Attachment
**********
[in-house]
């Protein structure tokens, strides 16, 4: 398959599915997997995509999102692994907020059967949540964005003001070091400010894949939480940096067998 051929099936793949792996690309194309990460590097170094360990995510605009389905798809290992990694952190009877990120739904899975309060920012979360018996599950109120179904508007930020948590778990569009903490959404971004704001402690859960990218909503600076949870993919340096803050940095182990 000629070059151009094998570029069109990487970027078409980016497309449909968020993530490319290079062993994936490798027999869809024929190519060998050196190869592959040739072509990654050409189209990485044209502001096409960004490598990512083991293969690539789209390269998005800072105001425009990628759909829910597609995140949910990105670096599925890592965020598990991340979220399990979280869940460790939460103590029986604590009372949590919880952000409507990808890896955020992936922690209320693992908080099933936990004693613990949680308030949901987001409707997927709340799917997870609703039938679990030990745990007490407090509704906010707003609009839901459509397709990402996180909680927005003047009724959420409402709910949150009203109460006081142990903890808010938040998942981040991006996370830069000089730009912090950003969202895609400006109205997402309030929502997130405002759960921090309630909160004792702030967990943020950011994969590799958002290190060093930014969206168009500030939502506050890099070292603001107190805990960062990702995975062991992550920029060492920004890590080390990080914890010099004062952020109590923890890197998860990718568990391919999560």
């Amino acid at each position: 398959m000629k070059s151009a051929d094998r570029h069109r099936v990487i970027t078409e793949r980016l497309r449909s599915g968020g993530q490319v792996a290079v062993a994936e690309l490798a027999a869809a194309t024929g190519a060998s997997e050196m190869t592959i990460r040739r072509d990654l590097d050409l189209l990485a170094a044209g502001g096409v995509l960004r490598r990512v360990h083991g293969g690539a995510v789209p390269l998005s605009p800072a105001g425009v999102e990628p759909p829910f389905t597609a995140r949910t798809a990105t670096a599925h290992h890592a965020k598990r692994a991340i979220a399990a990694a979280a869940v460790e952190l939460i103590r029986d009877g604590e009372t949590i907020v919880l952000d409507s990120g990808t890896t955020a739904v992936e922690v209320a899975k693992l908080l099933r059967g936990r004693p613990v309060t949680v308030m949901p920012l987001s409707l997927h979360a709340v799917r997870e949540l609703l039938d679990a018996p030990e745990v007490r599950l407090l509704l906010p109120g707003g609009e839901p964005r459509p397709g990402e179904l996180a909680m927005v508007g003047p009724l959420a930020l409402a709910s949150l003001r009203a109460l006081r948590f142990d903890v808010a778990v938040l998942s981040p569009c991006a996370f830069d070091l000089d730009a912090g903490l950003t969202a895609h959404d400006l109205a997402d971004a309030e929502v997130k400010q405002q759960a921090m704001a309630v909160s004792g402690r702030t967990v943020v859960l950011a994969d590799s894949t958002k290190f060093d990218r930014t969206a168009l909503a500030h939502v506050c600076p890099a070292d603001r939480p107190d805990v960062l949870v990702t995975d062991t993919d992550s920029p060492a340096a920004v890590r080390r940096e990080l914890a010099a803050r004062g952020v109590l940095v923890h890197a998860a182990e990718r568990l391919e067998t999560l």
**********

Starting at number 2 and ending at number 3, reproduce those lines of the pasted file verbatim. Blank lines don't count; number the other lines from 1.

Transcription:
């Protein structure tokens, strides 16, 4: 398959599915997997995509999102692994907020059967949540964005003001070091400010894949939480940096067998 051929099936793949792996690309194309990460590097170094360990995510605009389905798809290992990694952190009877990120739904899975309060920012979360018996599950109120179904508007930020948590778990569009903490959404971004704001402690859960990218909503600076949870993919340096803050940095182990 000629070059151009094998570029069109990487970027078409980016497309449909968020993530490319290079062993994936490798027999869809024929190519060998050196190869592959040739072509990654050409189209990485044209502001096409960004490598990512083991293969690539789209390269998005800072105001425009990628759909829910597609995140949910990105670096599925890592965020598990991340979220399990979280869940460790939460103590029986604590009372949590919880952000409507990808890896955020992936922690209320693992908080099933936990004693613990949680308030949901987001409707997927709340799917997870609703039938679990030990745990007490407090509704906010707003609009839901459509397709990402996180909680927005003047009724959420409402709910949150009203109460006081142990903890808010938040998942981040991006996370830069000089730009912090950003969202895609400006109205997402309030929502997130405002759960921090309630909160004792702030967990943020950011994969590799958002290190060093930014969206168009500030939502506050890099070292603001107190805990960062990702995975062991992550920029060492920004890590080390990080914890010099004062952020109590923890890197998860990718568990391919999560």
């Amino acid at each position: 398959m000629k070059s151009a051929d094998r570029h069109r099936v990487i970027t078409e793949r980016l497309r449909s599915g968020g993530q490319v792996a290079v062993a994936e690309l490798a027999a869809a194309t024929g190519a060998s997997e050196m190869t592959i990460r040739r072509d990654l590097d050409l189209l990485a170094a044209g502001g096409v995509l960004r490598r990512v360990h083991g293969g690539a995510v789209p390269l998005s605009p800072a105001g425009v999102e990628p759909p829910f389905t597609a995140r949910t798809a990105t670096a599925h290992h890592a965020k598990r692994a991340i979220a399990a990694a979280a869940v460790e952190l939460i103590r029986d009877g604590e009372t949590i907020v919880l952000d409507s990120g990808t890896t955020a739904v992936e922690v209320a899975k693992l908080l099933r059967g936990r004693p613990v309060t949680v308030m949901p920012l987001s409707l997927h979360a709340v799917r997870e949540l609703l039938d679990a018996p030990e745990v007490r599950l407090l509704l906010p109120g707003g609009e839901p964005r459509p397709g990402e179904l996180a909680m927005v508007g003047p009724l959420a930020l409402a709910s949150l003001r009203a109460l006081r948590f142990d903890v808010a778990v938040l998942s981040p569009c991006a996370f830069d070091l000089d730009a912090g903490l950003t969202a895609h959404d400006l109205a997402d971004a309030e929502v997130k400010q405002q759960a921090m704001a309630v909160s004792g402690r702030t967990v943020v859960l950011a994969d590799s894949t958002k290190f060093d990218r930014t969206a168009l909503a500030h939502v506050c600076p890099a070292d603001r939480p107190d805990v960062l949870v990702t995975d062991t993919d992550s920029p060492a340096a920004v890590r080390r940096e990080l914890a010099a803050r004062g952020v109590l940095v923890h890197a998860a182990e990718r568990l391919e067998t999560l």